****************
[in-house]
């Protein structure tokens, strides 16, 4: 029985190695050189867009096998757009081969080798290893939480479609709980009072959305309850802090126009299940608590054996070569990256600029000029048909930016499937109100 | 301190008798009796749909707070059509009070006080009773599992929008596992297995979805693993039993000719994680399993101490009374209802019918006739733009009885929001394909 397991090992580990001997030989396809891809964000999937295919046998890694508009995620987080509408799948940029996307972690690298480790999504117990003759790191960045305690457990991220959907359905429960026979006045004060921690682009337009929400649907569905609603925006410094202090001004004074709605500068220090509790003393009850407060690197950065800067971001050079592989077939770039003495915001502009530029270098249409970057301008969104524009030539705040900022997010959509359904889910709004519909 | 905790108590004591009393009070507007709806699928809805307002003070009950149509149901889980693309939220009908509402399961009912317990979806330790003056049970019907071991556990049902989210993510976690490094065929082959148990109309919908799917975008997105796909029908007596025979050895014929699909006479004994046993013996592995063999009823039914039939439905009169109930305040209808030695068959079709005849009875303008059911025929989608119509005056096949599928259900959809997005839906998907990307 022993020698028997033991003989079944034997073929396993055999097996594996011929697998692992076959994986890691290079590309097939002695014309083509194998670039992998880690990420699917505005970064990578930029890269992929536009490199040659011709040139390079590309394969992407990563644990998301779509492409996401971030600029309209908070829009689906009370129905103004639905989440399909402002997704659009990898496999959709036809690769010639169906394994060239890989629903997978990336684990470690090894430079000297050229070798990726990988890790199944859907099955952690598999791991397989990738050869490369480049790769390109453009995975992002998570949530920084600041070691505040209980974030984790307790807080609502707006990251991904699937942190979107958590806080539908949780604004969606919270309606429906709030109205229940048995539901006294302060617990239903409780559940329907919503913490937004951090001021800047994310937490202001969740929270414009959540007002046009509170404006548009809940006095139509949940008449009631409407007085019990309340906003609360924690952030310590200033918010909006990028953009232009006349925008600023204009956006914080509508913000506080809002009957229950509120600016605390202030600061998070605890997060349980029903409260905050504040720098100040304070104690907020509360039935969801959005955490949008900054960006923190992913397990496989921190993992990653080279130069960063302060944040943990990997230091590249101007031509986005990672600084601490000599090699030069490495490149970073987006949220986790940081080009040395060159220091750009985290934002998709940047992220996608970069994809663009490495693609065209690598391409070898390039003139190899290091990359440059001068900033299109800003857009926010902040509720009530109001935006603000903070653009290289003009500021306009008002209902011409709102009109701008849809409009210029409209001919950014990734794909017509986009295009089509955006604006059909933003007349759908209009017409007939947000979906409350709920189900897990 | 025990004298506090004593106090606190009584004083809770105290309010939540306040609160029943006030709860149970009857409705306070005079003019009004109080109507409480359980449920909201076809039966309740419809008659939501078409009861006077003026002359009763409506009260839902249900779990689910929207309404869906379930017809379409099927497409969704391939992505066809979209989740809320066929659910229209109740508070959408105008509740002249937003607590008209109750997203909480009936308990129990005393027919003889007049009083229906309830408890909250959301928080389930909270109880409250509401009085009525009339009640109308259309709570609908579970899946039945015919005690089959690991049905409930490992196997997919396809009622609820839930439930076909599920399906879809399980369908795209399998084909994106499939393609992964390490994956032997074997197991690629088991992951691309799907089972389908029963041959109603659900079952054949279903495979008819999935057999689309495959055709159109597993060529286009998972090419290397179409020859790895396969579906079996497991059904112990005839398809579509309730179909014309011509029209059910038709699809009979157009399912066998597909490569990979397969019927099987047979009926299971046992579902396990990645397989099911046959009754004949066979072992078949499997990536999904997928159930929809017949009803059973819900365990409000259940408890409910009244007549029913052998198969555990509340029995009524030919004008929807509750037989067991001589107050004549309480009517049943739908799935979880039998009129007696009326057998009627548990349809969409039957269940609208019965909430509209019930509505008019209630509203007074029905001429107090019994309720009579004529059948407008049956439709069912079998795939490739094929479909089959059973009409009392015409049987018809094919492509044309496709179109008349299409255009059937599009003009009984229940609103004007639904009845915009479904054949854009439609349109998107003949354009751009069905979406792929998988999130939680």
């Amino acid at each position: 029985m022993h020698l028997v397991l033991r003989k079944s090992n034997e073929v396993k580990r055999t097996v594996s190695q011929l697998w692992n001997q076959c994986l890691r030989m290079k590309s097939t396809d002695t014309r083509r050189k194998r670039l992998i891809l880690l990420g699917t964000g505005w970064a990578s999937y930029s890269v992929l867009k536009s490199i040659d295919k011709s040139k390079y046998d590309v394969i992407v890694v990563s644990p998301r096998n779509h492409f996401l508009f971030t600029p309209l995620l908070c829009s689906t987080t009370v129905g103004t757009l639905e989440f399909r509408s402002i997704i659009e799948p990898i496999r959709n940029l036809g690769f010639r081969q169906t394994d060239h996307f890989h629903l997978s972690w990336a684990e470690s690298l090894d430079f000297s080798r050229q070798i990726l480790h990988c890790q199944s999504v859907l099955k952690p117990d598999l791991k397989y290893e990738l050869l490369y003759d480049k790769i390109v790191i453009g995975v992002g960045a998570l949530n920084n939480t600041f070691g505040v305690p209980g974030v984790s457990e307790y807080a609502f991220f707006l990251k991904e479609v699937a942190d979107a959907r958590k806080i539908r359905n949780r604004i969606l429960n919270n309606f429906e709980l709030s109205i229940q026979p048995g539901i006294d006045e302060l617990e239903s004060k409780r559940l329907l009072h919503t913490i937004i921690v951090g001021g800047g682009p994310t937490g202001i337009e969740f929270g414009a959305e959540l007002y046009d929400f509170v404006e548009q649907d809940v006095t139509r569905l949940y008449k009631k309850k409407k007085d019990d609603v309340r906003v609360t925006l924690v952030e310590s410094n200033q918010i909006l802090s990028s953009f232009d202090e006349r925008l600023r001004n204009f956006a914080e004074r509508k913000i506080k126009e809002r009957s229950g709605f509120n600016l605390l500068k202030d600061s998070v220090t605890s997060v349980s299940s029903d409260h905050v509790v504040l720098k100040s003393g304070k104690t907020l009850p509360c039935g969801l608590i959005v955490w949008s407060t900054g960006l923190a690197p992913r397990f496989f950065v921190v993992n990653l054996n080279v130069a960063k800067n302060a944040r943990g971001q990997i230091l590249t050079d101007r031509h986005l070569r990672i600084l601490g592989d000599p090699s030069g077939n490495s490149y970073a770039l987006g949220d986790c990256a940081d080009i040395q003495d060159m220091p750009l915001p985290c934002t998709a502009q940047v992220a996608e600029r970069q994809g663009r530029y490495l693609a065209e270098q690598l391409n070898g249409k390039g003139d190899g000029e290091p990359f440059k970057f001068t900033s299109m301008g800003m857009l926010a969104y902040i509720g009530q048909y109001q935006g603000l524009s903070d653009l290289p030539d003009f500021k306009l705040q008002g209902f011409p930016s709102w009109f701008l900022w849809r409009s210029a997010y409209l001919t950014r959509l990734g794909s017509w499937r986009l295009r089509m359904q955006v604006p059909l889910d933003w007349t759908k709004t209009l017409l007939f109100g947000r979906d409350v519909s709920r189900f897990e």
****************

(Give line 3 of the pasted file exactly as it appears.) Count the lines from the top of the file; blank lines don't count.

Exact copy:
């Amino acid at each position: 029985m022993h020698l028997v397991l033991r003989k079944s090992n034997e073929v396993k580990r055999t097996v594996s190695q011929l697998w692992n001997q076959c994986l890691r030989m290079k590309s097939t396809d002695t014309r083509r050189k194998r670039l992998i891809l880690l990420g699917t964000g505005w970064a990578s999937y930029s890269v992929l867009k536009s490199i040659d295919k011709s040139k390079y046998d590309v394969i992407v890694v990563s644990p998301r096998n779509h492409f996401l508009f971030t600029p309209l995620l908070c829009s689906t987080t009370v129905g103004t757009l639905e989440f399909r509408s402002i997704i659009e799948p990898i496999r959709n940029l036809g690769f010639r081969q169906t394994d060239h996307f890989h629903l997978s972690w990336a684990e470690s690298l090894d430079f000297s080798r050229q070798i990726l480790h990988c890790q199944s999504v859907l099955k952690p117990d598999l791991k397989y290893e990738l050869l490369y003759d480049k790769i390109v790191i453009g995975v992002g960045a998570l949530n920084n939480t600041f070691g505040v305690p209980g974030v984790s457990e307790y807080a609502f991220f707006l990251k991904e479609v699937a942190d979107a959907r958590k806080i539908r359905n949780r604004i969606l429960n919270n309606f429906e709980l709030s109205i229940q026979p048995g539901i006294d006045e302060l617990e239903s004060k409780r559940l329907l009072h919503t913490i937004i921690v951090g001021g800047g682009p994310t937490g202001i337009e969740f929270g414009a959305e959540l007002y046009d929400f509170v404006e548009q649907d809940v006095t139509r569905l949940y008449k009631k309850k409407k007085d019990d609603v309340r906003v609360t925006l924690v952030e310590s410094n200033q918010i909006l802090s990028s953009f232009d202090e006349r925008l600023r001004n204009f956006a914080e004074r509508k913000i506080k126009e809002r009957s229950g709605f509120n600016l605390l500068k202030d600061s998070v220090t605890s997060v349980s299940s029903d409260h905050v509790v504040l720098k100040s003393g304070k104690t907020l009850p509360c039935g969801l608590i959005v955490w949008s407060t900054g960006l923190a690197p992913r397990f496989f950065v921190v993992n990653l054996n080279v130069a960063k800067n302060a944040r943990g971001q990997i230091l590249t050079d101007r031509h986005l070569r990672i600084l601490g592989d000599p090699s030069g077939n490495s490149y970073a770039l987006g949220d986790c990256a940081d080009i040395q003495d060159m220091p750009l915001p985290c934002t998709a502009q940047v992220a996608e600029r970069q994809g663009r530029y490495l693609a065209e270098q690598l391409n070898g249409k390039g003139d190899g000029e290091p990359f440059k970057f001068t900033s299109m301008g800003m857009l926010a969104y902040i509720g009530q048909y109001q935006g603000l524009s903070d653009l290289p030539d003009f500021k306009l705040q008002g209902f011409p930016s709102w009109f701008l900022w849809r409009s210029a997010y409209l001919t950014r959509l990734g794909s017509w499937r986009l295009r089509m359904q955006v604006p059909l889910d933003w007349t759908k709004t209009l017409l007939f109100g947000r979906d409350v519909s709920r189900f897990e």